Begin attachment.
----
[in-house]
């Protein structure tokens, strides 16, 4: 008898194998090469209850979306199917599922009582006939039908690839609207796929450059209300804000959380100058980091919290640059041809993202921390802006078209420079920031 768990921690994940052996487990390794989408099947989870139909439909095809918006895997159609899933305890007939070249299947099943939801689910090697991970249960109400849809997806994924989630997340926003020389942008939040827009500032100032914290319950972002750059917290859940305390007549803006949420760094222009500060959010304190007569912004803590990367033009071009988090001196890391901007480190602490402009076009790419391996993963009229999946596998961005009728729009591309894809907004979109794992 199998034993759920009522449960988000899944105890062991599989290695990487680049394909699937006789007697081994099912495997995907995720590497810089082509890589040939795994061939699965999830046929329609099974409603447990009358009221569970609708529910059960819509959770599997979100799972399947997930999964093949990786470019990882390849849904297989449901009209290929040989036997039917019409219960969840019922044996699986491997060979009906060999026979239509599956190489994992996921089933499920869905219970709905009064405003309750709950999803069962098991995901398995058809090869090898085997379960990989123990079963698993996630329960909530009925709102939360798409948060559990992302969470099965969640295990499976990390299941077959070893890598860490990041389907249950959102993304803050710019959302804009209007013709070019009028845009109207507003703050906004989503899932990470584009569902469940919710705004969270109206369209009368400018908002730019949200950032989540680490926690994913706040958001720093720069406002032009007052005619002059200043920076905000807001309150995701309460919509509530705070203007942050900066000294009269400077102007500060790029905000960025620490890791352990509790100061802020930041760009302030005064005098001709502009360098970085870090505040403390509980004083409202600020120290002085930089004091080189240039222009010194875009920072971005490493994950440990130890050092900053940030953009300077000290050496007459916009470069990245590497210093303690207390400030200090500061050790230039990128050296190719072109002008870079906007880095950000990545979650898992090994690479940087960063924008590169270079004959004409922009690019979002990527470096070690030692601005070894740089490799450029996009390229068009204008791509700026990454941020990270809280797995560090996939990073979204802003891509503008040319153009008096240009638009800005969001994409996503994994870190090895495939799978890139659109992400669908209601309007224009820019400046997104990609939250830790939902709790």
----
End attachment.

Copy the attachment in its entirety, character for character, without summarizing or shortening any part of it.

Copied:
[in-house]
């Protein structure tokens, strides 16, 4: 008898194998090469209850979306199917599922009582006939039908690839609207796929450059209300804000959380100058980091919290640059041809993202921390802006078209420079920031 768990921690994940052996487990390794989408099947989870139909439909095809918006895997159609899933305890007939070249299947099943939801689910090697991970249960109400849809997806994924989630997340926003020389942008939040827009500032100032914290319950972002750059917290859940305390007549803006949420760094222009500060959010304190007569912004803590990367033009071009988090001196890391901007480190602490402009076009790419391996993963009229999946596998961005009728729009591309894809907004979109794992 199998034993759920009522449960988000899944105890062991599989290695990487680049394909699937006789007697081994099912495997995907995720590497810089082509890589040939795994061939699965999830046929329609099974409603447990009358009221569970609708529910059960819509959770599997979100799972399947997930999964093949990786470019990882390849849904297989449901009209290929040989036997039917019409219960969840019922044996699986491997060979009906060999026979239509599956190489994992996921089933499920869905219970709905009064405003309750709950999803069962098991995901398995058809090869090898085997379960990989123990079963698993996630329960909530009925709102939360798409948060559990992302969470099965969640295990499976990390299941077959070893890598860490990041389907249950959102993304803050710019959302804009209007013709070019009028845009109207507003703050906004989503899932990470584009569902469940919710705004969270109206369209009368400018908002730019949200950032989540680490926690994913706040958001720093720069406002032009007052005619002059200043920076905000807001309150995701309460919509509530705070203007942050900066000294009269400077102007500060790029905000960025620490890791352990509790100061802020930041760009302030005064005098001709502009360098970085870090505040403390509980004083409202600020120290002085930089004091080189240039222009010194875009920072971005490493994950440990130890050092900053940030953009300077000290050496007459916009470069990245590497210093303690207390400030200090500061050790230039990128050296190719072109002008870079906007880095950000990545979650898992090994690479940087960063924008590169270079004959004409922009690019979002990527470096070690030692601005070894740089490799450029996009390229068009204008791509700026990454941020990270809280797995560090996939990073979204802003891509503008040319153009008096240009638009800005969001994409996503994994870190090895495939799978890139659109992400669908209601309007224009820019400046997104990609939250830790939902709790």